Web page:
Wednesday, October 19, 2005

How do you like your eggs in the morning?

The answer is "damaged" according to this story.
Many eggs used for IVF carry genetic errors that can cause miscarriage, even those from young women, experts say.
...

The risk of miscarriage and chromosomal abnormalities or aneuploidy increases as a woman ages.

Until now, many had thought eggs from younger women were more likely to be defect-free.

However, the three new studies suggest that on average 42% of eggs from all women have serious genetic defects that could prevent embryos surviving to term.

Dr Jeffrey Nelson of the Huntingdon Reproductive Center in California used PGD to screen 289 embryos from 22 healthy egg donors, all of whom were under 30.

Overall, 42% of the embryos had aneuploidy or abnormal chromosomes.

To those of us who actually know something about genetics, this will not come as a massive surprise. There are several reasons why this high level of defects should occur.
  • Firstly, DNA replication is not as reliable as everyone thinks: errors occur quite frequently. Often these are not in important places, but in the so-called "junk genes", i.e. genes that do not appear to actually do anything in humans.

  • Secondly, DNA has a shelf-life. Since a woman in born with all of her eggs—whereas sperm are constantly manufactured in the testes—there is deterioration over her life-time. There is a reason why the menopause exists. It is also why—from the point of view of having a higher chance of a healthy child—it is advisable for women to have a child as young as possible.

  • There are very often defects in the single strand of DNA in sperm and eggs (since there is no "opposite key" strand deployed to check errors). This is why we reproduce sexually; the hope is that, although a gene may be damaged in, for instance, the egg, this defect will be masked by a healthy counterpart in the sperm. Usually, though not always, defective genes are recessive, and will be successfully masked by the working gene.

This last is the reason that genetic abnormality is relatively rarely expressed in humans. There are, of course, relatively standard exceptions, e.g. sickle cell disease.

Sickle cell is an interesting example of genetic deformity. If we imagine that A is the normal gene, and B is the gene for sickle cell, we can illustrate the combinant effect.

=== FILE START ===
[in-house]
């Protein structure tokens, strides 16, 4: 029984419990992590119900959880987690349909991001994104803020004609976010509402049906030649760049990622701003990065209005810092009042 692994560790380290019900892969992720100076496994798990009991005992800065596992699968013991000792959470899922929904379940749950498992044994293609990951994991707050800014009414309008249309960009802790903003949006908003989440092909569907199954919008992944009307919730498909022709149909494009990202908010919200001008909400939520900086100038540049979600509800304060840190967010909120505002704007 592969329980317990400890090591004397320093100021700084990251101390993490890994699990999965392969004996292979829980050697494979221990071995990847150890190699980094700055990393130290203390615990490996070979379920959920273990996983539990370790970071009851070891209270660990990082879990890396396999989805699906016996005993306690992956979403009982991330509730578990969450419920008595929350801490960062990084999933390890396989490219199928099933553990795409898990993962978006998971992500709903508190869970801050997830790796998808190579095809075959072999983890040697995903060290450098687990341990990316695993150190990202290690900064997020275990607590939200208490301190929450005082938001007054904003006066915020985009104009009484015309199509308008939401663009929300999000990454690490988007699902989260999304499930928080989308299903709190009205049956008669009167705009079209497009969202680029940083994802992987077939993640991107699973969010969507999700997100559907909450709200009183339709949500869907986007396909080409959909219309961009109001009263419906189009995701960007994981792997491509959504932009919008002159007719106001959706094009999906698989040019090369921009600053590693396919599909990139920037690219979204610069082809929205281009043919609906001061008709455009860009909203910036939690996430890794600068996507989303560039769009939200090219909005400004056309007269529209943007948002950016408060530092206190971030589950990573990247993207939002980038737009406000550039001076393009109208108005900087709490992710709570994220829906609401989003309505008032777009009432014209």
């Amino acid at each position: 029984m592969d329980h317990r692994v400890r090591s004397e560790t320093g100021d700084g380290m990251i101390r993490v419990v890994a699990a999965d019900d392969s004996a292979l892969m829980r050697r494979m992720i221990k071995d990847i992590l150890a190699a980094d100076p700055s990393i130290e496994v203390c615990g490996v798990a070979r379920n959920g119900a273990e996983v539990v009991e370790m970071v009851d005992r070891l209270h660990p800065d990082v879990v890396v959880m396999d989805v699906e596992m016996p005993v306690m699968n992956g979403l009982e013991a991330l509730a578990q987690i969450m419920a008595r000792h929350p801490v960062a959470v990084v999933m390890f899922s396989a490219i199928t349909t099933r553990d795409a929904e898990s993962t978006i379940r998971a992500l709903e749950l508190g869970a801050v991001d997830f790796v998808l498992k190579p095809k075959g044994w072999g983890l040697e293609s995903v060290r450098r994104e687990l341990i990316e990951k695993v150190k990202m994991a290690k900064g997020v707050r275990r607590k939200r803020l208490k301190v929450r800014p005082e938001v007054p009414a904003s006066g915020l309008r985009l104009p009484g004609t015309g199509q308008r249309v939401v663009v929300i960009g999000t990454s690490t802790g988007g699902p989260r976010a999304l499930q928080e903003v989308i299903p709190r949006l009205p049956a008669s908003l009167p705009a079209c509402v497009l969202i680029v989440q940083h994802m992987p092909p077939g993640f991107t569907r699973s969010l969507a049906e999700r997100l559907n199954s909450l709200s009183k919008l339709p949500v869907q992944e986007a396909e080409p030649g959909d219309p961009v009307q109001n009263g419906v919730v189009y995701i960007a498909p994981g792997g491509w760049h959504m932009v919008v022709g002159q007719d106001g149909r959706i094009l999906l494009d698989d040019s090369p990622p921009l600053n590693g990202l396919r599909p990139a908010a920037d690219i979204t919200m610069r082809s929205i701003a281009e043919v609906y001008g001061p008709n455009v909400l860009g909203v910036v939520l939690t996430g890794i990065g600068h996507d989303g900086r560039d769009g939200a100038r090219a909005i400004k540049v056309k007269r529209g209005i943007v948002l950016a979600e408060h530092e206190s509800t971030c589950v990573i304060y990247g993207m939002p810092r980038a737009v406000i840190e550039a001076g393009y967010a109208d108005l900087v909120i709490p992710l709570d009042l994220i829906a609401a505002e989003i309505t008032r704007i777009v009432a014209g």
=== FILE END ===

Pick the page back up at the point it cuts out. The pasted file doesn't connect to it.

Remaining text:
• A + A = normal red blood cells

  • A + B = slight cell deformity only in low-oxygen conditions (heterozygous form)

  • B + B = red blood cells are severely sickle shaped, tending to cause capillary blockage, internal haemorrhaging, organ and bone damage. Sickle-cell anaemia (homozygous form).

Sickle-cell tends to occur more often in Africans, and this is for a very good "selective pressure" reason: sickle-cell confers a strong resistance to malaria. The homozygous form, whilst conferring a near-immunity to malaria, does tend to severely shorten the lifespan of the sufferer, and causes acute pain. Treatment, which typically includes blood transfusions, is also wearing, both physically and financially. The heterozygous form, on the other hand, is obviously the best form to have since it confers this resistance and has very few side-effects (unless you are climbing a mountain).

Unfortunately, the heterozygous person is a carrier and, as the number of carriers increases (as it will as malaria continues to increase) we will see more and more homozygous victims (if two carriers mate, there is a 1 in 4 chance of no B gene, 2 in 4 of one B (heterozygous) gene and 1 in 4 of homozygous B). We will then see an interesting battle between which is the more likely to confer a selective advantage: a resistance to malaria and short lifespan, or no sickle-cell and no resistance to malaria. Even more interesting, of course, is that our medical technology is the thing most likely to be a telling factor.

I just throw that in for you to mull over...

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